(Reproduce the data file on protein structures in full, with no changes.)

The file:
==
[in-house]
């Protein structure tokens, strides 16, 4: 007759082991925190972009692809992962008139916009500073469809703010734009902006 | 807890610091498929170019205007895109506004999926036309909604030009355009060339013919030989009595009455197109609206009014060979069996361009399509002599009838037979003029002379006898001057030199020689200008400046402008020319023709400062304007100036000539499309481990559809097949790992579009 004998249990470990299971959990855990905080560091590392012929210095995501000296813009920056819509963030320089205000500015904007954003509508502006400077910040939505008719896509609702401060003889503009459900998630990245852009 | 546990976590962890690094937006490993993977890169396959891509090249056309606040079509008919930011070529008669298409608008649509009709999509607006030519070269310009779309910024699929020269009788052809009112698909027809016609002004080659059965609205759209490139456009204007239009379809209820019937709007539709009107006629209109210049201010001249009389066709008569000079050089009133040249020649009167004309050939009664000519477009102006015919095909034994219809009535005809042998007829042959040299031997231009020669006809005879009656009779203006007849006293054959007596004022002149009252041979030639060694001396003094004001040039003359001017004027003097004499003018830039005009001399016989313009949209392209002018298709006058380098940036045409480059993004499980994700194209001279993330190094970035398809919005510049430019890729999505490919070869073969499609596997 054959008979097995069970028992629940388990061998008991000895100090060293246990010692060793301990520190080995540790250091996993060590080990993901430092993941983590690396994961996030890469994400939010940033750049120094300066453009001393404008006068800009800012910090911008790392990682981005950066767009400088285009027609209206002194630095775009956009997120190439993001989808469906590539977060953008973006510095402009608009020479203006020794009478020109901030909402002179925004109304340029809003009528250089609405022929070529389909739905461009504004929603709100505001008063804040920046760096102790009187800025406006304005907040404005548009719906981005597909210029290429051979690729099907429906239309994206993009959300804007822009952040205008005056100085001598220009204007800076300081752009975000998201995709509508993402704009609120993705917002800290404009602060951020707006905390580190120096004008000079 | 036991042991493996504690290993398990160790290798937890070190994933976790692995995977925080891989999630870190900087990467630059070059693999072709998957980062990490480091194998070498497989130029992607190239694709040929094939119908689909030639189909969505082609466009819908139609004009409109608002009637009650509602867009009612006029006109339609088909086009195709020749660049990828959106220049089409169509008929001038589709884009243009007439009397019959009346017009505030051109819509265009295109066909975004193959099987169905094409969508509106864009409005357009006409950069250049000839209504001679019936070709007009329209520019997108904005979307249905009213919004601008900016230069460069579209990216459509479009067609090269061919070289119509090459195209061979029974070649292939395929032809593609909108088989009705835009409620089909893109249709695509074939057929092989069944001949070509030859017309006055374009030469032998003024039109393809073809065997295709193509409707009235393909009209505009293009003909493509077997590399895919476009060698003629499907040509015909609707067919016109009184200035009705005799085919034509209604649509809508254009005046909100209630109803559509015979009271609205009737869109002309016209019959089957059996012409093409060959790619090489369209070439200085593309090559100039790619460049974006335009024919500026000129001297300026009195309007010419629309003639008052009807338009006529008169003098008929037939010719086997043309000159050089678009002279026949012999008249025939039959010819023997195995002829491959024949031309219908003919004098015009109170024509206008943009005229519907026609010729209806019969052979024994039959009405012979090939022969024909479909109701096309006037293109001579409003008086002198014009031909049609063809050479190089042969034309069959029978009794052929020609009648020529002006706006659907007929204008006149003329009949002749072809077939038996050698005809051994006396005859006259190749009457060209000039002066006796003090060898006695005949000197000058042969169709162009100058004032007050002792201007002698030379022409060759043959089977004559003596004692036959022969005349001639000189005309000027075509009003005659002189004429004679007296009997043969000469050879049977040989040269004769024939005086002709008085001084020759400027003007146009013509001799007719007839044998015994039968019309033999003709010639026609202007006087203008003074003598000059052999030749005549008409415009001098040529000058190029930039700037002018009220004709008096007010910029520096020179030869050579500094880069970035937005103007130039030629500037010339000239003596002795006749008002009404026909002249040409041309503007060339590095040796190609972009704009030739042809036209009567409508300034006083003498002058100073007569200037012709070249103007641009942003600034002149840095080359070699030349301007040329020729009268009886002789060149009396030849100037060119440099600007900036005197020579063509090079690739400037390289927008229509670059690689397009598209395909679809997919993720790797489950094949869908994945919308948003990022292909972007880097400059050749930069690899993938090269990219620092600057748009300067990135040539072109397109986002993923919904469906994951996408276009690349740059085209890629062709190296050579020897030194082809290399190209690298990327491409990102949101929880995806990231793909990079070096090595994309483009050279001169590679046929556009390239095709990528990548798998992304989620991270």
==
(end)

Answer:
[in-house]
């Protein structure tokens, strides 16, 4: 007759082991925190972009692809992962008139916009500073469809703010734009902006 | 807890610091498929170019205007895109506004999926036309909604030009355009060339013919030989009595009455197109609206009014060979069996361009399509002599009838037979003029002379006898001057030199020689200008400046402008020319023709400062304007100036000539499309481990559809097949790992579009 004998249990470990299971959990855990905080560091590392012929210095995501000296813009920056819509963030320089205000500015904007954003509508502006400077910040939505008719896509609702401060003889503009459900998630990245852009 | 546990976590962890690094937006490993993977890169396959891509090249056309606040079509008919930011070529008669298409608008649509009709999509607006030519070269310009779309910024699929020269009788052809009112698909027809016609002004080659059965609205759209490139456009204007239009379809209820019937709007539709009107006629209109210049201010001249009389066709008569000079050089009133040249020649009167004309050939009664000519477009102006015919095909034994219809009535005809042998007829042959040299031997231009020669006809005879009656009779203006007849006293054959007596004022002149009252041979030639060694001396003094004001040039003359001017004027003097004499003018830039005009001399016989313009949209392209002018298709006058380098940036045409480059993004499980994700194209001279993330190094970035398809919005510049430019890729999505490919070869073969499609596997 054959008979097995069970028992629940388990061998008991000895100090060293246990010692060793301990520190080995540790250091996993060590080990993901430092993941983590690396994961996030890469994400939010940033750049120094300066453009001393404008006068800009800012910090911008790392990682981005950066767009400088285009027609209206002194630095775009956009997120190439993001989808469906590539977060953008973006510095402009608009020479203006020794009478020109901030909402002179925004109304340029809003009528250089609405022929070529389909739905461009504004929603709100505001008063804040920046760096102790009187800025406006304005907040404005548009719906981005597909210029290429051979690729099907429906239309994206993009959300804007822009952040205008005056100085001598220009204007800076300081752009975000998201995709509508993402704009609120993705917002800290404009602060951020707006905390580190120096004008000079 | 036991042991493996504690290993398990160790290798937890070190994933976790692995995977925080891989999630870190900087990467630059070059693999072709998957980062990490480091194998070498497989130029992607190239694709040929094939119908689909030639189909969505082609466009819908139609004009409109608002009637009650509602867009009612006029006109339609088909086009195709020749660049990828959106220049089409169509008929001038589709884009243009007439009397019959009346017009505030051109819509265009295109066909975004193959099987169905094409969508509106864009409005357009006409950069250049000839209504001679019936070709007009329209520019997108904005979307249905009213919004601008900016230069460069579209990216459509479009067609090269061919070289119509090459195209061979029974070649292939395929032809593609909108088989009705835009409620089909893109249709695509074939057929092989069944001949070509030859017309006055374009030469032998003024039109393809073809065997295709193509409707009235393909009209505009293009003909493509077997590399895919476009060698003629499907040509015909609707067919016109009184200035009705005799085919034509209604649509809508254009005046909100209630109803559509015979009271609205009737869109002309016209019959089957059996012409093409060959790619090489369209070439200085593309090559100039790619460049974006335009024919500026000129001297300026009195309007010419629309003639008052009807338009006529008169003098008929037939010719086997043309000159050089678009002279026949012999008249025939039959010819023997195995002829491959024949031309219908003919004098015009109170024509206008943009005229519907026609010729209806019969052979024994039959009405012979090939022969024909479909109701096309006037293109001579409003008086002198014009031909049609063809050479190089042969034309069959029978009794052929020609009648020529002006706006659907007929204008006149003329009949002749072809077939038996050698005809051994006396005859006259190749009457060209000039002066006796003090060898006695005949000197000058042969169709162009100058004032007050002792201007002698030379022409060759043959089977004559003596004692036959022969005349001639000189005309000027075509009003005659002189004429004679007296009997043969000469050879049977040989040269004769024939005086002709008085001084020759400027003007146009013509001799007719007839044998015994039968019309033999003709010639026609202007006087203008003074003598000059052999030749005549008409415009001098040529000058190029930039700037002018009220004709008096007010910029520096020179030869050579500094880069970035937005103007130039030629500037010339000239003596002795006749008002009404026909002249040409041309503007060339590095040796190609972009704009030739042809036209009567409508300034006083003498002058100073007569200037012709070249103007641009942003600034002149840095080359070699030349301007040329020729009268009886002789060149009396030849100037060119440099600007900036005197020579063509090079690739400037390289927008229509670059690689397009598209395909679809997919993720790797489950094949869908994945919308948003990022292909972007880097400059050749930069690899993938090269990219620092600057748009300067990135040539072109397109986002993923919904469906994951996408276009690349740059085209890629062709190296050579020897030194082809290399190209690298990327491409990102949101929880995806990231793909990079070096090595994309483009050279001169590679046929556009390239095709990528990548798998992304989620991270």